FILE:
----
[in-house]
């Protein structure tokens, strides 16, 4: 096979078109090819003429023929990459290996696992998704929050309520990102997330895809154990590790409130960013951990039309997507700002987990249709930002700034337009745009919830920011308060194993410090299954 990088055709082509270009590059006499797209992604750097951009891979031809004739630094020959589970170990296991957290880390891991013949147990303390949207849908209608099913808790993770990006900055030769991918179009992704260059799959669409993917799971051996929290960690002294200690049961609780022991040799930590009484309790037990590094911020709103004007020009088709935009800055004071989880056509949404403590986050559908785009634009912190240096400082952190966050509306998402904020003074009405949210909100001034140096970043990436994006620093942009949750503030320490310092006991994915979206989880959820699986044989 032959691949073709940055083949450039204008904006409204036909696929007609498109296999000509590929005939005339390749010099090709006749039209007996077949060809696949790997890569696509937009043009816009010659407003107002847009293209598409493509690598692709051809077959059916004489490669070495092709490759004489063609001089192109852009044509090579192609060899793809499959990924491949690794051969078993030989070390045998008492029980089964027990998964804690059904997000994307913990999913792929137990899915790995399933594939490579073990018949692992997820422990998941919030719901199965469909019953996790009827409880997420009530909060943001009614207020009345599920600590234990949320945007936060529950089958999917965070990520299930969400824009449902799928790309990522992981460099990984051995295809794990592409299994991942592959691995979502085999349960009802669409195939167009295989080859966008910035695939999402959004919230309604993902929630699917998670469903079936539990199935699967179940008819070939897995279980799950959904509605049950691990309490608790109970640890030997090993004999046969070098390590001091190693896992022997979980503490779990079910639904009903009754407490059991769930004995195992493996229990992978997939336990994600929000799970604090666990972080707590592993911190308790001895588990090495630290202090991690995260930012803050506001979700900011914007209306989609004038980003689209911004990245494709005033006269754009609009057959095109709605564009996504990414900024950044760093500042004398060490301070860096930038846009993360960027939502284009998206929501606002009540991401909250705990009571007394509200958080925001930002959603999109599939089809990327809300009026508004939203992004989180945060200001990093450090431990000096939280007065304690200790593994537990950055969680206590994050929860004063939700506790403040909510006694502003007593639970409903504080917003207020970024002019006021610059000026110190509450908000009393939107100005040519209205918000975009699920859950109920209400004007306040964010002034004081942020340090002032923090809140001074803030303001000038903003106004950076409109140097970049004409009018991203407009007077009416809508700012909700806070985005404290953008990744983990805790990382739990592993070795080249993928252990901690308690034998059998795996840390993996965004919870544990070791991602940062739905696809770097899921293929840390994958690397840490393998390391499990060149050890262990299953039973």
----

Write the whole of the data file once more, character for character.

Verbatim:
[in-house]
């Protein structure tokens, strides 16, 4: 096979078109090819003429023929990459290996696992998704929050309520990102997330895809154990590790409130960013951990039309997507700002987990249709930002700034337009745009919830920011308060194993410090299954 990088055709082509270009590059006499797209992604750097951009891979031809004739630094020959589970170990296991957290880390891991013949147990303390949207849908209608099913808790993770990006900055030769991918179009992704260059799959669409993917799971051996929290960690002294200690049961609780022991040799930590009484309790037990590094911020709103004007020009088709935009800055004071989880056509949404403590986050559908785009634009912190240096400082952190966050509306998402904020003074009405949210909100001034140096970043990436994006620093942009949750503030320490310092006991994915979206989880959820699986044989 032959691949073709940055083949450039204008904006409204036909696929007609498109296999000509590929005939005339390749010099090709006749039209007996077949060809696949790997890569696509937009043009816009010659407003107002847009293209598409493509690598692709051809077959059916004489490669070495092709490759004489063609001089192109852009044509090579192609060899793809499959990924491949690794051969078993030989070390045998008492029980089964027990998964804690059904997000994307913990999913792929137990899915790995399933594939490579073990018949692992997820422990998941919030719901199965469909019953996790009827409880997420009530909060943001009614207020009345599920600590234990949320945007936060529950089958999917965070990520299930969400824009449902799928790309990522992981460099990984051995295809794990592409299994991942592959691995979502085999349960009802669409195939167009295989080859966008910035695939999402959004919230309604993902929630699917998670469903079936539990199935699967179940008819070939897995279980799950959904509605049950691990309490608790109970640890030997090993004999046969070098390590001091190693896992022997979980503490779990079910639904009903009754407490059991769930004995195992493996229990992978997939336990994600929000799970604090666990972080707590592993911190308790001895588990090495630290202090991690995260930012803050506001979700900011914007209306989609004038980003689209911004990245494709005033006269754009609009057959095109709605564009996504990414900024950044760093500042004398060490301070860096930038846009993360960027939502284009998206929501606002009540991401909250705990009571007394509200958080925001930002959603999109599939089809990327809300009026508004939203992004989180945060200001990093450090431990000096939280007065304690200790593994537990950055969680206590994050929860004063939700506790403040909510006694502003007593639970409903504080917003207020970024002019006021610059000026110190509450908000009393939107100005040519209205918000975009699920859950109920209400004007306040964010002034004081942020340090002032923090809140001074803030303001000038903003106004950076409109140097970049004409009018991203407009007077009416809508700012909700806070985005404290953008990744983990805790990382739990592993070795080249993928252990901690308690034998059998795996840390993996965004919870544990070791991602940062739905696809770097899921293929840390994958690397840490393998390391499990060149050890262990299953039973």